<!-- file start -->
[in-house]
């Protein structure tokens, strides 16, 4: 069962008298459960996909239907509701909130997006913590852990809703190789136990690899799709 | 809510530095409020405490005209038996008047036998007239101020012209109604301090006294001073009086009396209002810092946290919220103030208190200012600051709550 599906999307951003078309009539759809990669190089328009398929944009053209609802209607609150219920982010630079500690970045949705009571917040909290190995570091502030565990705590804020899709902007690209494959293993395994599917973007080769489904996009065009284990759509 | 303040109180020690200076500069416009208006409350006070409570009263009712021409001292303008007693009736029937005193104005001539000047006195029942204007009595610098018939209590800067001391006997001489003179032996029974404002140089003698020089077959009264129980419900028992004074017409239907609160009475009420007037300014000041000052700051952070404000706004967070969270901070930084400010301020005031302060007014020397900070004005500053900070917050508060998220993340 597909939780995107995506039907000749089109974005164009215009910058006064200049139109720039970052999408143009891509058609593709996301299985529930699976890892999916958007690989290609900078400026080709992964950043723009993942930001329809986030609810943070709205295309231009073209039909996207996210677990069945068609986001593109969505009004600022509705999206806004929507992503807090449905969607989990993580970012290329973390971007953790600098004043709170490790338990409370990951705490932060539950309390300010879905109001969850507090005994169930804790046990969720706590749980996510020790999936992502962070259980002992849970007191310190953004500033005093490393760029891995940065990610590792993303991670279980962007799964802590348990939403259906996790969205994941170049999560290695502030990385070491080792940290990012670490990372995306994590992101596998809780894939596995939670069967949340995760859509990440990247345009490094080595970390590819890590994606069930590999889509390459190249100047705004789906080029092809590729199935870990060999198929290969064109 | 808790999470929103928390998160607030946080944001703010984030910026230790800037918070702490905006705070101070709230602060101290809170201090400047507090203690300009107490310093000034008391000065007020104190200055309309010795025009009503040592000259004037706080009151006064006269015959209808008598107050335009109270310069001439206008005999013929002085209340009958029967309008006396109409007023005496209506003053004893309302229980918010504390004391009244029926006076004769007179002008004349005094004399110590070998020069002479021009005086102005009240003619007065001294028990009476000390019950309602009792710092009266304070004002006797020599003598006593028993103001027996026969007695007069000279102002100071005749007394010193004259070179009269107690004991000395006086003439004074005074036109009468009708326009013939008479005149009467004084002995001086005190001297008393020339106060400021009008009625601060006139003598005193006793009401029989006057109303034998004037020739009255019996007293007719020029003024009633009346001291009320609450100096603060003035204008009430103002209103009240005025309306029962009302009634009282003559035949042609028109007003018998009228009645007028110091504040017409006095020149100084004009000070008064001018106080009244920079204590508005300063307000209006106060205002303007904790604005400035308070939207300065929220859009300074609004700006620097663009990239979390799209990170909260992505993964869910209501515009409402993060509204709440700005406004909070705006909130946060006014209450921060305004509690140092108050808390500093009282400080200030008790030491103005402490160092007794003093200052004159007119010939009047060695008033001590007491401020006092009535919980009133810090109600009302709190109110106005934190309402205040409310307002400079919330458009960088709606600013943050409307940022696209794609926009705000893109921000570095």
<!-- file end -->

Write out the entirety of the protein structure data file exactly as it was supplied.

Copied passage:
[in-house]
């Protein structure tokens, strides 16, 4: 069962008298459960996909239907509701909130997006913590852990809703190789136990690899799709 | 809510530095409020405490005209038996008047036998007239101020012209109604301090006294001073009086009396209002810092946290919220103030208190200012600051709550 599906999307951003078309009539759809990669190089328009398929944009053209609802209607609150219920982010630079500690970045949705009571917040909290190995570091502030565990705590804020899709902007690209494959293993395994599917973007080769489904996009065009284990759509 | 303040109180020690200076500069416009208006409350006070409570009263009712021409001292303008007693009736029937005193104005001539000047006195029942204007009595610098018939209590800067001391006997001489003179032996029974404002140089003698020089077959009264129980419900028992004074017409239907609160009475009420007037300014000041000052700051952070404000706004967070969270901070930084400010301020005031302060007014020397900070004005500053900070917050508060998220993340 597909939780995107995506039907000749089109974005164009215009910058006064200049139109720039970052999408143009891509058609593709996301299985529930699976890892999916958007690989290609900078400026080709992964950043723009993942930001329809986030609810943070709205295309231009073209039909996207996210677990069945068609986001593109969505009004600022509705999206806004929507992503807090449905969607989990993580970012290329973390971007953790600098004043709170490790338990409370990951705490932060539950309390300010879905109001969850507090005994169930804790046990969720706590749980996510020790999936992502962070259980002992849970007191310190953004500033005093490393760029891995940065990610590792993303991670279980962007799964802590348990939403259906996790969205994941170049999560290695502030990385070491080792940290990012670490990372995306994590992101596998809780894939596995939670069967949340995760859509990440990247345009490094080595970390590819890590994606069930590999889509390459190249100047705004789906080029092809590729199935870990060999198929290969064109 | 808790999470929103928390998160607030946080944001703010984030910026230790800037918070702490905006705070101070709230602060101290809170201090400047507090203690300009107490310093000034008391000065007020104190200055309309010795025009009503040592000259004037706080009151006064006269015959209808008598107050335009109270310069001439206008005999013929002085209340009958029967309008006396109409007023005496209506003053004893309302229980918010504390004391009244029926006076004769007179002008004349005094004399110590070998020069002479021009005086102005009240003619007065001294028990009476000390019950309602009792710092009266304070004002006797020599003598006593028993103001027996026969007695007069000279102002100071005749007394010193004259070179009269107690004991000395006086003439004074005074036109009468009708326009013939008479005149009467004084002995001086005190001297008393020339106060400021009008009625601060006139003598005193006793009401029989006057109303034998004037020739009255019996007293007719020029003024009633009346001291009320609450100096603060003035204008009430103002209103009240005025309306029962009302009634009282003559035949042609028109007003018998009228009645007028110091504040017409006095020149100084004009000070008064001018106080009244920079204590508005300063307000209006106060205002303007904790604005400035308070939207300065929220859009300074609004700006620097663009990239979390799209990170909260992505993964869910209501515009409402993060509204709440700005406004909070705006909130946060006014209450921060305004509690140092108050808390500093009282400080200030008790030491103005402490160092007794003093200052004159007119010939009047060695008033001590007491401020006092009535919980009133810090109600009302709190109110106005934190309402205040409310307002400079919330458009960088709606600013943050409307940022696209794609926009705000893109921000570095």